A conversation with Buddy Gray

Communications Staff — July 23, 2009

(Editor’s note: Buddy Gray has served as pastor of Hunter Street Baptist Church in Birmingham, Ala., for the past 23 years. He also served as a trustee at Southern Seminary for many years and was chairman of the board earlier this decade. Over the past few years he has helped his congregation to develop a robust Christian worldview by teaching them systematic theology, biblical theology, church history and other topics both through his preaching/teaching and reading groups. News.sbts.edu interviewed him during the recent meeting of the SBC in Louisville)

SBTS: What were you most encouraged about at the SBC annual meeting this year?

Buddy Gray: I was excited and thrilled that so many young people were there, so many young pastors. And the atmosphere was great in the things that were said, how they were said, the informal meetings that took place, the other meetings that took place with so many young guys – there was an air of excitement.

I’m thrilled with what the convention’s doing, but one of the concerns has been, “Will the young pastors see the work of the denomination?” and I think some good strides were made this time.

SBTS: Most of our students are either serving as pastors or will be pastors, many for the first time. What words of wisdom would you give them as they leave here?

BG: I’ve had a lot of opportunities to talk to a lot of young guys, even over the last few days, just wonderful guys. They were asking the same kinds of questions. I just encouraged them to love the people that God has called (them) to pastor. Know that you are there to pastor and that means that you love them and lead them. And if you don’t love them, you’re not going to lead them.

Don’t try to make changes (too soon); I mean, if you know the church you’re going to and you know that there may be things that need to change, be sure to get the big picture first. If you’d like to lead people to change over the next 10 years, you can do it; but if you want to change them by next year or the year after, forget it. You’re going to mess things up and mess it up for whoever follows you.

Sometimes it’s not worth it. If it’s not illegal, immoral, unethical or unbiblical, leave it alone. Just work around it. Love them and just keep going. And plow the ground. I’m a big believer, not in manipulation, but in slowly educating people.

SBTS: It is well known that you are an avid reader, so what are you reading right now?

BG: One book I’m reading right now is “Dogs of God” by James Reston on Columbus, the defeat of the Moors and the Spanish Inquisition. I just read a book on the third crusade called, “Warriors of God” and I enjoyed that. I just finished “How a Monk and a Mallet Changed the World,” by Stephen Nichols on the Reformation and it was really good.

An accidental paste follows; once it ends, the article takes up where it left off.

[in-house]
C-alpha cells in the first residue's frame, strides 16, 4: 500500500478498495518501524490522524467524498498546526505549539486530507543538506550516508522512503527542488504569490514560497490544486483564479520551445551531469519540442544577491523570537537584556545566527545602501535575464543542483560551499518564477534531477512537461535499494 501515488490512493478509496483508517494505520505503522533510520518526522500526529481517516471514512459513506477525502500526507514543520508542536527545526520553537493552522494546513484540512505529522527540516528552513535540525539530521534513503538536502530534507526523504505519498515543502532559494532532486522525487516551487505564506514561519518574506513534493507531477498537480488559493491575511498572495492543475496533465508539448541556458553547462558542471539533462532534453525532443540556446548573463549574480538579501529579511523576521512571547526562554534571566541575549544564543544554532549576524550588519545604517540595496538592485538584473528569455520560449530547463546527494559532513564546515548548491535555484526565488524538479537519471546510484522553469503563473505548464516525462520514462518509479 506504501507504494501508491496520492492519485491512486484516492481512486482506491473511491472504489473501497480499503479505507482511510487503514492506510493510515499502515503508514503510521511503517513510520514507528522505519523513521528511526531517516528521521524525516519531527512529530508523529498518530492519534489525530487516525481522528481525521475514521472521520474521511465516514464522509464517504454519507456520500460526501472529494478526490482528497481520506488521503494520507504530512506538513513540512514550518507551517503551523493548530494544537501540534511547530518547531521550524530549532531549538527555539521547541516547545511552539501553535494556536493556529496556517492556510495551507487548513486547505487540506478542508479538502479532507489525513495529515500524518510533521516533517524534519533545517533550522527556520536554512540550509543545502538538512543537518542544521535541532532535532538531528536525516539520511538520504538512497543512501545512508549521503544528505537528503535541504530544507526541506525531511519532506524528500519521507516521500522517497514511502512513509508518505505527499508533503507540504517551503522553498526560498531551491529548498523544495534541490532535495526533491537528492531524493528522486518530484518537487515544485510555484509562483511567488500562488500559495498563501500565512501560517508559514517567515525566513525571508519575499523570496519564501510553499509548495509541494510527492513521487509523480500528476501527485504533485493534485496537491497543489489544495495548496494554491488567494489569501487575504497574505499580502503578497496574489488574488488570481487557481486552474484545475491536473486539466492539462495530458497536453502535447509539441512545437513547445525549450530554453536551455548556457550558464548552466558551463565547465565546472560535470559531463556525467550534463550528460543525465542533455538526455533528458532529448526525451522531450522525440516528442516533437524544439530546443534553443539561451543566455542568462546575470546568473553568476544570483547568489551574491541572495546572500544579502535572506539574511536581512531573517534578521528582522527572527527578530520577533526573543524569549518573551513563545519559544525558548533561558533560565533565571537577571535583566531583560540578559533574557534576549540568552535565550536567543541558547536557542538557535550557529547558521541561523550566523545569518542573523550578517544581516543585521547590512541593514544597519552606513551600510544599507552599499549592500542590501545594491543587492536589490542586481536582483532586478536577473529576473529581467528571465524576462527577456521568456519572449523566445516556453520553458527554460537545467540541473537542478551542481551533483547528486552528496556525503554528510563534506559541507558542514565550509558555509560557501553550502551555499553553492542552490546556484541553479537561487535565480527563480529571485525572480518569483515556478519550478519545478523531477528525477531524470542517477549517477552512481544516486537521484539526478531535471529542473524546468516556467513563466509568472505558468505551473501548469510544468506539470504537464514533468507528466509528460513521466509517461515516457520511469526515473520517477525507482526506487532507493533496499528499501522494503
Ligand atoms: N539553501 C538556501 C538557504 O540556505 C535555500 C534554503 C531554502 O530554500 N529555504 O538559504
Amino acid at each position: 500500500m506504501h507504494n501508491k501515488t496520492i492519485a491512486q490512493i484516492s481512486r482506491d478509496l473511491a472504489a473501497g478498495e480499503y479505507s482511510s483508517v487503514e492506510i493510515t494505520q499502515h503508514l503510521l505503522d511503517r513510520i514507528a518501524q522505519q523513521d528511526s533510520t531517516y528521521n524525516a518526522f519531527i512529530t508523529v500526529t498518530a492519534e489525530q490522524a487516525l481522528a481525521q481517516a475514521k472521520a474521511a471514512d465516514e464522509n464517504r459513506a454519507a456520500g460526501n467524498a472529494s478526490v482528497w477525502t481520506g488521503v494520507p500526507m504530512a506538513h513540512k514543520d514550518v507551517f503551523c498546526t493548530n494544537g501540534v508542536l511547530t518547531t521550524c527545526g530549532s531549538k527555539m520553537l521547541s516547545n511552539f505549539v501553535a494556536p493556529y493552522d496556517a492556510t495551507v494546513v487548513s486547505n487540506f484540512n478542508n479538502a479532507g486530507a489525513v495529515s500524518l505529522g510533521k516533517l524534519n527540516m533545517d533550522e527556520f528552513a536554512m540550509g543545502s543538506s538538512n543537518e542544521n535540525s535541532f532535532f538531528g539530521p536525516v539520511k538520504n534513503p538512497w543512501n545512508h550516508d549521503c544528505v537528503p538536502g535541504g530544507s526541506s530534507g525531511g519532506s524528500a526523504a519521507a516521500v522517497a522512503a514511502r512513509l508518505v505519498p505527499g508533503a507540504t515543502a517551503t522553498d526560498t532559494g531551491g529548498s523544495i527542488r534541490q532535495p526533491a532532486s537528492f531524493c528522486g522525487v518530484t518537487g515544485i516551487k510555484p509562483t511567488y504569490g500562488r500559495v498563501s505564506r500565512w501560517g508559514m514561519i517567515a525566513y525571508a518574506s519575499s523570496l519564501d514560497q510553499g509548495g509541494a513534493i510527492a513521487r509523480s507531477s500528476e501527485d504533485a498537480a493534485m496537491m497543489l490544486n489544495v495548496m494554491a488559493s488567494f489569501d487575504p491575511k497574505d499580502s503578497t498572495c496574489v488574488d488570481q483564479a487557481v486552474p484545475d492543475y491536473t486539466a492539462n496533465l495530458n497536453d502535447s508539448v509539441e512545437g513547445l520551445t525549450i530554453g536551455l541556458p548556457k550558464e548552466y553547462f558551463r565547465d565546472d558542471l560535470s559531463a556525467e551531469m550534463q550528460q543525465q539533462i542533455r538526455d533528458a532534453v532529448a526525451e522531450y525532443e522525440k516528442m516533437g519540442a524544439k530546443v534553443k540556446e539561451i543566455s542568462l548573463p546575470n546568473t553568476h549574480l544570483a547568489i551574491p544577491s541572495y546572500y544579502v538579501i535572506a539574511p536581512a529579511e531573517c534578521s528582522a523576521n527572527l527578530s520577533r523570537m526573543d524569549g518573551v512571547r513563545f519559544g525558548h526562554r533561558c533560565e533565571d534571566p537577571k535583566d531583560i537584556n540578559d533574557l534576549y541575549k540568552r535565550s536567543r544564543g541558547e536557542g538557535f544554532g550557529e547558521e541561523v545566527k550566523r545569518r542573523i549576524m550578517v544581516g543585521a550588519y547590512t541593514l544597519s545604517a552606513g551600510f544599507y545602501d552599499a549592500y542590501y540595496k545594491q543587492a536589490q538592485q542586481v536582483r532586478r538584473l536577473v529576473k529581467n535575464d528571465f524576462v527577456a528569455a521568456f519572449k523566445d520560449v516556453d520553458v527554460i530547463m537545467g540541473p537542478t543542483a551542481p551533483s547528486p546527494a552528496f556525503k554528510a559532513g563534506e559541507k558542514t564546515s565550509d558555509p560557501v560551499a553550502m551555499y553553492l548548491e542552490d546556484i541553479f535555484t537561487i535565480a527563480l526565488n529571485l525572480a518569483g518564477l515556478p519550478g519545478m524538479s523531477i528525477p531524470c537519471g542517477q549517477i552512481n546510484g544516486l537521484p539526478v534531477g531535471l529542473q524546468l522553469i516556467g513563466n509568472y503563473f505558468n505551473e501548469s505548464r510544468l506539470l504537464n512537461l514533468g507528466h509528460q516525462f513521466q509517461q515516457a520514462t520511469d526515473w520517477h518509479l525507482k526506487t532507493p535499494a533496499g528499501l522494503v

SBTS: How do you recommend books to read to your congregation?

BG: I encourage people to get on one of our reading tracks. If you’re reading systematic theology or church history or what we call biblical theology — it’s not exactly that but that’s what we call it — there are books that I recommend if you want to know more about a certain topic.

We have a very good book store in our church, so a lot of times in a lot of Sunday mornings I will say, “Read such and such a book” on a given topic. Usually it will sell out because we have a lot of readers in our church. It works both ways too; people will come to me with books and say, “Man have you seen this and this” and so I’ve got a stack of books on my desk that people in the church want me to read.

SBTS: Tell me about the reading tracks at Hunter Street; is that part of a formalized curriculum within the church?

BG: We call it “Theological Reading Groups” and we started several years ago with Wayne Grudem’s “Systematic Theology.” With Grudem, for example, we take a chapter a week, everybody reads and then we come together and discuss it.

We launched the reading groups a few years ago within the church and had more than 800 people read through Grudem’s book. When people see how great God is and that the most important thing about you is your concept of God by going through that systematic — and it takes about five or six months before the lights start coming on people’s minds — it is a great, great joy.

We added another track a year and a half ago and that was reading Mark Dever’s books on the whole Bible, “Promises Made” and “Promises Kept,” and people really enjoyed that. For the first time they were able to see that the Bible is one story, and how it all fits together.

This year we added a church history track where we’re using Bruce Shelly’s “Church History in Plain Language” and they are almost half way through that. After that, this group will read “How a Monk and a Mallet Changed the World.”

One of the guys I was reading with – we were six months into it and he was 30 years old – said, “You know, I’ve been a Christian since I was 8 years old, and it has only been in the last few months that I’ve come to understand how great God is. I install kitchen equipment for a living, but the only thing I think about now is God and the greatness of God.” I thought, “There you go.”

People want to know God, and in order to do that they have to know theology. When you put theology on a level where they can get it and other people around them get it, they get really excited about the things of God.

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